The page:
Polypharmacy Treatment of Hypertensionin Public Health Centers

Vasanthi A/P Nayagam, Afiatin Afiatin, Herri S. Sastramihardja


Background: Hypertension is one of the most prominent global diseases. Despite the availability of effective therapies, hypertension remains poorly controlled in Indonesia. In many cases, patient’s noncompliance may be attributable to the low patients’ knowledge, attitude, and life-style practices such as polypharmacy. Polypharmacy is defined as the administration of many drugs at in one prescription. Polypharmacy increases expenses, possible adverse reaction to a single agent, incidence of drug interactions, and decreases patient’s compliance This study aimed to identify the practice of polypharmacy in hypertension treatment in primary health centers.

Methods: A cross-sectional descriptive observational study was carried out on 60 patients from two primary health centers in Jatinangor, West Java, Indonesia in October 2013. Sociodemographic profile, degree of hypertension, types of antihypertensive drugs, concomitant drugs given together with antihypertensive drugs, and treatment compliance data were collected and presented in tables and figures.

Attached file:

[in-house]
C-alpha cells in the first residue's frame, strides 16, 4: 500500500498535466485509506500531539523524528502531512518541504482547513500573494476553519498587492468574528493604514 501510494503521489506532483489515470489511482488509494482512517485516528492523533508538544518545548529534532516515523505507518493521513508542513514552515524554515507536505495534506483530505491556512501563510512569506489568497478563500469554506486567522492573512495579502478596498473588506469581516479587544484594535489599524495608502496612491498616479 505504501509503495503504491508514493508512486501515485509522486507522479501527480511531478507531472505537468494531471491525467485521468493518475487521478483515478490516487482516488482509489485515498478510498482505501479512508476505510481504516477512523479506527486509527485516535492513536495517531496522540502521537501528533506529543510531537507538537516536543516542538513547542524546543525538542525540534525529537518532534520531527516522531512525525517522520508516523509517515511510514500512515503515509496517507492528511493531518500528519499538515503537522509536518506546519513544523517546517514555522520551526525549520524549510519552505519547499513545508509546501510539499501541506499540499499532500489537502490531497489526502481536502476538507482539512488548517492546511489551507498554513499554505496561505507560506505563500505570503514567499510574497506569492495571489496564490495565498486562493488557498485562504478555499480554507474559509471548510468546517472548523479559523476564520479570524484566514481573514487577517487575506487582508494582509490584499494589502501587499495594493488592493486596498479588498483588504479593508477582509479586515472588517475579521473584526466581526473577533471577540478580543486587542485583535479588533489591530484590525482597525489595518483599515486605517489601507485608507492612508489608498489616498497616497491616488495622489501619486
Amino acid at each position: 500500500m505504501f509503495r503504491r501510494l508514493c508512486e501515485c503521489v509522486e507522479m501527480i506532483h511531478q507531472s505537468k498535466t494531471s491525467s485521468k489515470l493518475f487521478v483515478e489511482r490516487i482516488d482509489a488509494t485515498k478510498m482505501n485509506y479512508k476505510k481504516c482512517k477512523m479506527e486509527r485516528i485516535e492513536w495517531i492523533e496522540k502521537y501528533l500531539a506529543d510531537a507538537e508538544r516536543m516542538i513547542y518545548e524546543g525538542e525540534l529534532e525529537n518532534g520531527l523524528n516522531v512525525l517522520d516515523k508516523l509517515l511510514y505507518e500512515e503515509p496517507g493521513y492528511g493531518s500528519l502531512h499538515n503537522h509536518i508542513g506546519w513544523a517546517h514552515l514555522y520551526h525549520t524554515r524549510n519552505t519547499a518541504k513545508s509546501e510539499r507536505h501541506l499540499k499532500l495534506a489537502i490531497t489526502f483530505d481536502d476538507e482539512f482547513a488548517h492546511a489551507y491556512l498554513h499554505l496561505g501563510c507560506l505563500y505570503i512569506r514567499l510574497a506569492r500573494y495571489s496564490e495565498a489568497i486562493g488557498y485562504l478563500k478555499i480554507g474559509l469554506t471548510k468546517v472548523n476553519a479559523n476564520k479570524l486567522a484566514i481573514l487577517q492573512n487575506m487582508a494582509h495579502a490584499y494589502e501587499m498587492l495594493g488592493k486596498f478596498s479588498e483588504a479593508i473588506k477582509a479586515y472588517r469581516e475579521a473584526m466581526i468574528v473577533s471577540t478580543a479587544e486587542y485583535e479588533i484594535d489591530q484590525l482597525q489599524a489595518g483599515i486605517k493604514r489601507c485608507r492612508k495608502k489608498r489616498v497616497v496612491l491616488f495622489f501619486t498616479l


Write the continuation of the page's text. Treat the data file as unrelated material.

Results: The incidence of hypertension was more common among male patients compared to female patients. Thirty-three patients (55%) have low compliance to their medication. Twenty-nine patients (48%) received single drug and 31 patients (52%) received more than one drugs.

Conclusions: The percentage of polypharmacy practice in treating hypertension in primary health centers is 52%. The most frequently prescribed anti-hypertensive are angiotensin-converting enzyme (ACE) inhibitors and calcium-channel blockers (CCB). Most of hypertensive patients have low compliance to therapy. [AMJ.2016;3(4):633–9]


DOI: 10.15850/amj.v3n4.951


Compliance, hypertension, polypharmacy, public health center

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